Arguably the most important questions in analytics these days is, “Who (or what) is going to make the decision?” There are two fundamental answers: a human or a machine. How the question is answered has all sorts of implications for what kind of people will do the analysis, what kinds of tools will be used, the process for the analysis, and so forth.
The import of this question has rarely been discussed, although Michael Li wrote an excellent article about it on Data Informed last summer. His focus was on what kind of data scientist you need. He correctly pointed out that data scientists who work on machine-made decisions are typically very different from those who prepare analyses for human decision-makers.
Much of what has been written and said about analytics assumes that the results will be created for and delivered to a human audience. If the primary decision-maker is a human, that human requires a lot of sensitive care and feeding. The analysis should be only as technical as the decision maker, and generally should be packaged as a story or a visual display. The analyst should be prepared to “socialize” the results – describing why the analysis was performed, persuading the decision maker that the results are valid and relevant, and answering any questions in non-technical terms. Relationship issues between analyst and decision maker are key; as Karl Kempf, an Intel Fellow and head of a decision engineering group at the company once told me, “If you want your analyses to have an impact, it’s not about the math, it’s about the relationships.”
From a technology standpoint, human decision makers as an audience for analytics are behind the fast rise of visual analytics. Relatively new analytics software companies like Tableau, Qlik, and Domo are primarily oriented to creating visuals for humans. Older analytics firms like SAS, IBM, SAP, and TIBCO also are emphasizing visual analytics. Companies like Narrative Science and Automated Insights are creating automated text narratives – again for human decision makers to consume.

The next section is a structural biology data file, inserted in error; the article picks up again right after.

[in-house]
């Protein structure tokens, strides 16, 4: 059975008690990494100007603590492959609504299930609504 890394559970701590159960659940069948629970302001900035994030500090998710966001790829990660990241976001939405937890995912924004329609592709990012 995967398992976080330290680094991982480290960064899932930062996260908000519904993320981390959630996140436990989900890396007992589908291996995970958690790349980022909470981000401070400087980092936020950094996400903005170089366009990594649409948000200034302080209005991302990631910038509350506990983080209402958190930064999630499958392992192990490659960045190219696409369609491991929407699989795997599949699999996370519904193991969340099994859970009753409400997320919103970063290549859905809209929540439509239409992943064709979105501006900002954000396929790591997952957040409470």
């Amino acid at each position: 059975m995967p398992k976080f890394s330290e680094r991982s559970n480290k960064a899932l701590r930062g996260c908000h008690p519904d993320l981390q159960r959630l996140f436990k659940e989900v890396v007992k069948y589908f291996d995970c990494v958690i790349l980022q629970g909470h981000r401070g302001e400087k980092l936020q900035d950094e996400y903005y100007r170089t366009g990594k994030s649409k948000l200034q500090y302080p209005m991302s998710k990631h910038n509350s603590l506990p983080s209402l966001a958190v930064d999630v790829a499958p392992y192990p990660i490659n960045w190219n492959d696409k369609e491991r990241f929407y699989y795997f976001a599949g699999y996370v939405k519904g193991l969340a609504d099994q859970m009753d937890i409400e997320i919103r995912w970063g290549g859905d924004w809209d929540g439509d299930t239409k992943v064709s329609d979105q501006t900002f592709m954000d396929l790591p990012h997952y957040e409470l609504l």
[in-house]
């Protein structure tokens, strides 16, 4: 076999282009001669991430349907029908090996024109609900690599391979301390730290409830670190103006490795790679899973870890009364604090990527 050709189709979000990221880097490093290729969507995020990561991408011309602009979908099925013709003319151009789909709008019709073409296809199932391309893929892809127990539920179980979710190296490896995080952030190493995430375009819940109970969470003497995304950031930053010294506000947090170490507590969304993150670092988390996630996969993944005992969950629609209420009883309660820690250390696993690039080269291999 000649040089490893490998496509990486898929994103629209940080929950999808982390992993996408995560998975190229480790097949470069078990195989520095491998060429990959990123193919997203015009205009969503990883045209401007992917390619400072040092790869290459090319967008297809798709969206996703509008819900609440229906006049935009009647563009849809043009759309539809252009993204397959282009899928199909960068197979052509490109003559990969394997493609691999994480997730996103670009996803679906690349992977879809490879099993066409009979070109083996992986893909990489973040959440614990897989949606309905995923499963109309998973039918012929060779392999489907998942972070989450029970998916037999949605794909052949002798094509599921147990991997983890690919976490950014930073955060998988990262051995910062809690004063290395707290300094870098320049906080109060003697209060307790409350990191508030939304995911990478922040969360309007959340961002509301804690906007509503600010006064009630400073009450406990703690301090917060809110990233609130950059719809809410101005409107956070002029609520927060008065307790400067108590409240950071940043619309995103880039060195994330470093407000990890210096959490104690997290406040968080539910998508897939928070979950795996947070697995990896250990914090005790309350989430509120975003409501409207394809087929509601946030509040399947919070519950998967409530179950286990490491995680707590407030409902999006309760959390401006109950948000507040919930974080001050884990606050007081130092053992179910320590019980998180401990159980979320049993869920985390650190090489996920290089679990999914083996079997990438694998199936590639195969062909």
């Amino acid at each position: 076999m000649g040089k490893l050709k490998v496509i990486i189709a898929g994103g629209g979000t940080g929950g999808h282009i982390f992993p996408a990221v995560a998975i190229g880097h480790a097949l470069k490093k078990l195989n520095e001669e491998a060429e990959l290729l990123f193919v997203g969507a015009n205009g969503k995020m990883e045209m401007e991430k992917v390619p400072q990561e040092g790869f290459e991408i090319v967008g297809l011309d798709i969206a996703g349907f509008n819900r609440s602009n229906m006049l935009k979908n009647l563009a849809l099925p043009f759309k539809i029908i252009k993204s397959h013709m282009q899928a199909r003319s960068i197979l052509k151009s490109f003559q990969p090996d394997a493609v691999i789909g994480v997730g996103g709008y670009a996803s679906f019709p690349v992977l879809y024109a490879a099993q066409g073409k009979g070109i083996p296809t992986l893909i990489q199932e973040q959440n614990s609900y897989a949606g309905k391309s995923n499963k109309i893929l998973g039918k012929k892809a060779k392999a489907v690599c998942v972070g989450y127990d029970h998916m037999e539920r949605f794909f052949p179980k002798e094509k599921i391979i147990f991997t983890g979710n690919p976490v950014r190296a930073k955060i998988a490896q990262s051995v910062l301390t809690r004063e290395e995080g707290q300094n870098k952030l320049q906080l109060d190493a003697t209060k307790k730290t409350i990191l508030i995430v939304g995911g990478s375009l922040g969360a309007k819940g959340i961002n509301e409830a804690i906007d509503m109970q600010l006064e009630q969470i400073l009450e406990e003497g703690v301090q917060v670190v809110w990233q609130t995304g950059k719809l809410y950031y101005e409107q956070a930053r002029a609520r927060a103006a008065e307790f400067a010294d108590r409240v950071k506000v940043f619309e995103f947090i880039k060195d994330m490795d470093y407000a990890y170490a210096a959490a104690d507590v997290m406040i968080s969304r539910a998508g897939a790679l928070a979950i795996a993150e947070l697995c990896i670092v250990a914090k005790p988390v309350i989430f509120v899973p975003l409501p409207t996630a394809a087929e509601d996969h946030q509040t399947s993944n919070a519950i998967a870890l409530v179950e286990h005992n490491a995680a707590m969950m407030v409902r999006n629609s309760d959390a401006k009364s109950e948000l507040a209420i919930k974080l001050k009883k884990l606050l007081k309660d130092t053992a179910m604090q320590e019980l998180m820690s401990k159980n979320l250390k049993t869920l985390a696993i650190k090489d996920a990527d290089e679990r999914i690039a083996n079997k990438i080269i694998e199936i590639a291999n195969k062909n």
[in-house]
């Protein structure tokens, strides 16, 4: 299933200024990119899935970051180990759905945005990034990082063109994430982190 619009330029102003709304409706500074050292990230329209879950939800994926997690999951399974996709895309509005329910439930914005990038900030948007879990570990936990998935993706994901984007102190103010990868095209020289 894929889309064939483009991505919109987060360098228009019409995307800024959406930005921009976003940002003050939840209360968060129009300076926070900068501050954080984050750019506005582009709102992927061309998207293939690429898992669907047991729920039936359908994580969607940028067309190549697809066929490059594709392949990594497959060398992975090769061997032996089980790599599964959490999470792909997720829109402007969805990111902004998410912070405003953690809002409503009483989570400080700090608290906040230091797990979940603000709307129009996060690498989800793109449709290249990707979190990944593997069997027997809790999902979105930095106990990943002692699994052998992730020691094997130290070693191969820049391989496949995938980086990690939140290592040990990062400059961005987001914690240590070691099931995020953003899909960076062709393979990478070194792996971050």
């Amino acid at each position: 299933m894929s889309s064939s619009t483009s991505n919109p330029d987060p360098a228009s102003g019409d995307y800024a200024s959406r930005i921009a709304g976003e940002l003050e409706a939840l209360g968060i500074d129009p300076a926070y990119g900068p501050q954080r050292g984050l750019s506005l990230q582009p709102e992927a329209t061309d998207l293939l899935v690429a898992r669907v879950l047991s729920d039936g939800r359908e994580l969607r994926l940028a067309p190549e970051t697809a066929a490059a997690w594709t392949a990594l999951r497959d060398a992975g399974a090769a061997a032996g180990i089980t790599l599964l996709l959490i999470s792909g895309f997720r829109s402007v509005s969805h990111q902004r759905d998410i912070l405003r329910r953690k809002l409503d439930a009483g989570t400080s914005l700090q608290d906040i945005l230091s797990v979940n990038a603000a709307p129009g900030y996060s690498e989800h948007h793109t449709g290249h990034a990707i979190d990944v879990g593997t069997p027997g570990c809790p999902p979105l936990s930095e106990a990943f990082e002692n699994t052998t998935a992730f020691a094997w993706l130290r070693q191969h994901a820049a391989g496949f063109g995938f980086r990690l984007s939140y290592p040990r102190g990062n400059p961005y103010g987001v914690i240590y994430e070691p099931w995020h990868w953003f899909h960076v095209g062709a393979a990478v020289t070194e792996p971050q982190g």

Of course, not all humans are alike in their information orientations. An analyst working with a human decider needs to learn his or her preferences for visuals vs. text, the level of statistical analysis he or she finds comfortable, and how much interest there might be in underlying data assumptions (usually pretty low). And perhaps the most salient decision-maker characteristic is whether or not he or she has any real interest in analytics as a guide to the decision. Many executives prefer to use intuition or experience whenever they can get away with them. Analysts need to decide whether their time and efforts are worth the trouble before they even start doing quantitative analysis.
More and more, however, it’s not humans who are the recipients and decision makers of data and analysis, it’s machines. Machines are making all or most of the decisions in areas like programmatic advertising, search engine optimization, credit approval, insurance underwriting, Internet of Things applications, and many more. Machines are necessary for these jobs because there is a vast amount of data involved, and the results have to be so granular that many different models are involved. The decisions also need to be made in real time, and humans can’t react at that pace.